Title IX of the Education Amendments of 1972
Title IX is a federal civil rights law that prohibits discrimination on the basis of sex against any person in education programs and activities receiving federal funding. Students have the right to pursue an education, including athletic programs, scholarships and other activities, free from sex discrimination, including sexual violence and harassment. Title IX of the Education Amendments of 1972 (20 U.S.C. § 1681 et seq.) requires schools that receive federal financial assistance to take necessary steps to prevent sexual assault on their campuses and to respond promptly and effectively when an assault is reported.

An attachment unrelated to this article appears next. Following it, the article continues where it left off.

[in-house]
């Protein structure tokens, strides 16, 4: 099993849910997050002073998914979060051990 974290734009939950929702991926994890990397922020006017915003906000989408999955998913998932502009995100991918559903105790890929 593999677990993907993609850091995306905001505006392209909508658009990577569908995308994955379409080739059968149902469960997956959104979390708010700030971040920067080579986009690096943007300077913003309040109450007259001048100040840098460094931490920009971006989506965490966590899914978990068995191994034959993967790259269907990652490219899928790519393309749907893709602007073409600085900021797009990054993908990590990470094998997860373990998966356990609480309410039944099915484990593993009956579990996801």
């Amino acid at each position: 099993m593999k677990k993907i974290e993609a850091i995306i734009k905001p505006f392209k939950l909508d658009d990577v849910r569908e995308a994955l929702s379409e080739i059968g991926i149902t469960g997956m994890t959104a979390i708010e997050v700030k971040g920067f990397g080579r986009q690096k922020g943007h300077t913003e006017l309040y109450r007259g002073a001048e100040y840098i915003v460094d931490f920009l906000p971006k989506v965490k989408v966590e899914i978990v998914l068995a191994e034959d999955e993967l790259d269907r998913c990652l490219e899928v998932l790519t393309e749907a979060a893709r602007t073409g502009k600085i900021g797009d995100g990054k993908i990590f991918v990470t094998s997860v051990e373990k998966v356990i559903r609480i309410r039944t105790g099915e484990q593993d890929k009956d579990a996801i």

The Clery Act
The Jeanne Clery Disclosure of Campus Security Policy and Campus Crime Statistics Act (20 USC § 1092(f)), commonly referred to as the Clery Act, requires colleges and universities that participate in federal financial aid programs to report annual statistics on crime on or near their campuses–including sexual assault and rape and to develop and disseminate prevention policies.
The Violence Against Women Act (VAWA) established federal legal definitions of domestic violence, dating violence, sexual assault and stalking.
The Campus Sexual Violence Elimination Act (Campus SaVE) was enacted in March 2013 and amends the Jeanne Clery Act, creating additional protections for victims of dating violence, domestic violence, sexual assault and stalking, as well as creating more prescriptive requirements for prevention and awareness programs related to these offenses.